Bishops At The Border-Rev. Chava’s Reflection-Weeping with Jesus

Here is a beautiful reflection by Rev. Chava Redonnet, woman priest of the migrants.

Please view the pictures through the links, I joined Chava in crying.

In our community we had a family who came from Central America

through Mexico to Florida where they had family and friends.

We did all we could to help them stay.

But they too were deported despite the many gifts they

had to give in the community here.

To see the Holy Eucharist served through the fence

is a meditation for Lent and Holy Week.

The Bishops who did this are in the steps of

Pope Francis and in the shoes of Christ.

There is a lot wrong with the Church, given the

sex-abuse scandals and the

man-made rules of the church that exclude rather than include.

But this is what is RIGHT.

Rev. Chava’s Reflections

Oscar Romero Inclusive Catholic Church
Bulletin for Sunday, April 6, 2014
5th Sunday in Lent
Dear friends,

This week, an international group of bishops went where the church belongs:
with the suffering people. They went to celebrate Mass at the border
between Mexico and the United States, in Nogales, Arizona, where the border
cuts the town in two. There were people on both sides of the fence, and
folks on the Mexican side thrust their hands through the slats of the fence
to receive communion.

When I saw the photos, I cried. I thought of our friend who was deported in
January, who was last heard from at the border. We don’t know where he is.
I thought of all those in our little church, including my darling Santiago,
who will be going to court in the coming months, who without a miracle may
well end up on the other side of that fence. I thought of the friend who
cannot visit her sick daughter in Mexico, the funerals people couldn’t go
to, the grandchildren never seen. They are just a few stories out of the 11
million undocumented people in this country, but I don’t cry for 11 million
people. I cry for my friends.

Then I looked down at the sermon I was trying to write, on Jesus raising
Lazarus from the dead. “Jesus wept.” Oh. Jesus wept for his friends, too.
He healed a lot of people, he responded with compassion, but it was for his
friend that he wept. And I thought of what Shane Claiborne said in “The
Irresistible Revolution,” that the world doesn’t  need more activists, it
needs more lovers. He said that the world is desperately in need of people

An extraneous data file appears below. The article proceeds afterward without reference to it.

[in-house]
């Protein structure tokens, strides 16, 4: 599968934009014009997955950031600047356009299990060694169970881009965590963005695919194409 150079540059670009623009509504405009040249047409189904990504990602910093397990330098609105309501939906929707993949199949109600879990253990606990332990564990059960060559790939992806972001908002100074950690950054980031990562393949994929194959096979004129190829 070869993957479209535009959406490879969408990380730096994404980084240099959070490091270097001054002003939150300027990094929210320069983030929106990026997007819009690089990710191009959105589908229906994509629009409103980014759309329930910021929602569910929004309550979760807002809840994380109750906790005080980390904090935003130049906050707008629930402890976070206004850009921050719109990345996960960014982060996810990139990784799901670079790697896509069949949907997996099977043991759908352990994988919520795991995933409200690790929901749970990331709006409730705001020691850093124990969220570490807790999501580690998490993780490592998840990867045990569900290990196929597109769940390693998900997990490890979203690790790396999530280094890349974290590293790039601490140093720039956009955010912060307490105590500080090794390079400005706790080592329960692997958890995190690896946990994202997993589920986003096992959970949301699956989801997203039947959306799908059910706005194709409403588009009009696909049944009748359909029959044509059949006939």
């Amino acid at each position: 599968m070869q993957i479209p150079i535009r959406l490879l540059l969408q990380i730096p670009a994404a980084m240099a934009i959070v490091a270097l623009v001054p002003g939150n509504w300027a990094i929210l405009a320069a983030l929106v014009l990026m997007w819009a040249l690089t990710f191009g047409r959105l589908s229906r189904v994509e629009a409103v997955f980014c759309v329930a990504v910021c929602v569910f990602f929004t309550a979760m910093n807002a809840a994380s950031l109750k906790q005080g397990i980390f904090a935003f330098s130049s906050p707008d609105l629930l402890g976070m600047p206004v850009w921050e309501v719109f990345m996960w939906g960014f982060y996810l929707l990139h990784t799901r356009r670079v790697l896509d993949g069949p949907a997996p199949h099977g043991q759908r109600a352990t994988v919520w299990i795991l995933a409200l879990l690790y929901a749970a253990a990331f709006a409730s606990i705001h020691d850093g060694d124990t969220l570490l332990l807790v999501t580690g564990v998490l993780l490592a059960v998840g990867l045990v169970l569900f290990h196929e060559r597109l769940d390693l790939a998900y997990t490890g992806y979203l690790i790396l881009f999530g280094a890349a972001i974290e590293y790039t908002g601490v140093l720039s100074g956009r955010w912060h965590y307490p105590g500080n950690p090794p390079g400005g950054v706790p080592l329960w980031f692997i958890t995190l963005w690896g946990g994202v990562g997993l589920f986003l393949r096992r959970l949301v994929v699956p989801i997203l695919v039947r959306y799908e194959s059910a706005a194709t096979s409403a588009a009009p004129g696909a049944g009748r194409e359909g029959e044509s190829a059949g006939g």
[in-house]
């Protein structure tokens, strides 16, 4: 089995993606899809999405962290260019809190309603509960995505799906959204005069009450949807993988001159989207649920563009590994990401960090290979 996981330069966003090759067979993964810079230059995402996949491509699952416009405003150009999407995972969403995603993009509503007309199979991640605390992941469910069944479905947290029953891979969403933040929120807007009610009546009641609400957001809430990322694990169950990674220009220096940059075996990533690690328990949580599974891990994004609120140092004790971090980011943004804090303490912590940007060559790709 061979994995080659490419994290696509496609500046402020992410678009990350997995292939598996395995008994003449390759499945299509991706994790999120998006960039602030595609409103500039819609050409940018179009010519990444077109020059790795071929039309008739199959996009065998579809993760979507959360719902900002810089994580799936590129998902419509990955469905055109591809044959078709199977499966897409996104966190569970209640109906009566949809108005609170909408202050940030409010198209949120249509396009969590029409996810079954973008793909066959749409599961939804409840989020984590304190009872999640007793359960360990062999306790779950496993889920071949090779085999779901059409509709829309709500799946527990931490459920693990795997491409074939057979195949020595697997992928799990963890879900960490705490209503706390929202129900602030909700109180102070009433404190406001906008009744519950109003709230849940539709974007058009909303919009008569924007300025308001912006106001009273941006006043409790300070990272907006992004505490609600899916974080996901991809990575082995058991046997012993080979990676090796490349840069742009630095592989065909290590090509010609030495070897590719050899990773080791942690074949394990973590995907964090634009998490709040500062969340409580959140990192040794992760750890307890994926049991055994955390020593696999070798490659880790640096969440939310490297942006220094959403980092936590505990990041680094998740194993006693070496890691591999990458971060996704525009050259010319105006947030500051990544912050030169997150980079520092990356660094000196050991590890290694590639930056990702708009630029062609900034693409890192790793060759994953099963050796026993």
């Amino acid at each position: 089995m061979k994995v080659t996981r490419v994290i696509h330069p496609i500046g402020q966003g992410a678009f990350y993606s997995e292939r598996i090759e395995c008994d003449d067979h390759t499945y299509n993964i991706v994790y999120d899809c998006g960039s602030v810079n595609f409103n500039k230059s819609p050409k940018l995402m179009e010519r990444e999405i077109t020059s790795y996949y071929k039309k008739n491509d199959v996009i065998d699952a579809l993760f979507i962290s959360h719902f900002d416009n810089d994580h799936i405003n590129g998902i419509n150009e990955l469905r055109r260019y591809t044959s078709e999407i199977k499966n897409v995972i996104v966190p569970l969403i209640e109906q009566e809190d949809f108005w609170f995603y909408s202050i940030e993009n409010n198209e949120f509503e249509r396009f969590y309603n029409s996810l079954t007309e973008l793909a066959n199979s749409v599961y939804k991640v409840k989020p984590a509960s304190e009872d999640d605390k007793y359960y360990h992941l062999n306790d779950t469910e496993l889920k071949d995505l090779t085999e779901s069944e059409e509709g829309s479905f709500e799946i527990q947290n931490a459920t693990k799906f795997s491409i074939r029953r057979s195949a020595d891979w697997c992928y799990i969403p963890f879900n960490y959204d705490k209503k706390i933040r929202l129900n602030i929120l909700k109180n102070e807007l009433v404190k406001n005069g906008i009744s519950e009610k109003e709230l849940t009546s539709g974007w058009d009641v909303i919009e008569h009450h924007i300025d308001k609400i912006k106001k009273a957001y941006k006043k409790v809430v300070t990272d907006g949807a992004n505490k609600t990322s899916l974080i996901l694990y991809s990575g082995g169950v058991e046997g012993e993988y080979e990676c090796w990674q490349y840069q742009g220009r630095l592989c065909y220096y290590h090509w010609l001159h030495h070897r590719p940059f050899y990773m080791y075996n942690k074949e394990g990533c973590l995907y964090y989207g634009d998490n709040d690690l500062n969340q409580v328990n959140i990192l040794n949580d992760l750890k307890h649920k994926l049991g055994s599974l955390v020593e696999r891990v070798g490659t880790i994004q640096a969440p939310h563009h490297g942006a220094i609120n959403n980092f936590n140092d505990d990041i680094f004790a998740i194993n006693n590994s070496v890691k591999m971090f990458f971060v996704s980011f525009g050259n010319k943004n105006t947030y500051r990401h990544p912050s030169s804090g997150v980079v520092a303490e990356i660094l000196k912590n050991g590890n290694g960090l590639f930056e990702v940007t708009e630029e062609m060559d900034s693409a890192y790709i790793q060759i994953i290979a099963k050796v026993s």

who build deep, genuine relationships and “actually know the faces of the
people behind the issues they are concerned about.” And “allow those
relationships to disturb and transform them.”

Scott Peck said, “In community lies the transformation of the world.”
Community – deep, genuine community where we know each other well enough to
share our stories, to care about each other, to walk with each other in the
good times and the bad. All of us can be builders of community. We can
listen, share, know the people around us. But I think for it to be that
transformative type of community, it needs to stretch beyond our own known
world and into the uncomfortable world beyond. Like Gustavo Gutierrez said
in “A Theology of Liberation,” we need to go out of the way to make people
our neighbors.

There is a photo from the Mass at the Border, of hands sticking through the
fence, waiting to receive communion. You can’t see the people, only their
hands. But there is also a photo of one of the bishops, perhaps having just
given someone communion, clasping that person’s hand and talking to them
through the fence. True relationship requires more than a handclasp, but
it’s a very real start. May it be an instrument of transformation: may this
Mass at the Border set a fire that will turn this terrible situation of
injustice around.

Blessings and love to all,

Links to several articles about the bishops’ Mass on the border:

Oscar Romero Church
An Inclusive Community of Liberation, Justice and Joy
Worshiping in the Catholic Tradition
Mass: Sundays, 11 am
St Joseph’s House of Hospitality
402 South Ave, Rochester NY 14620

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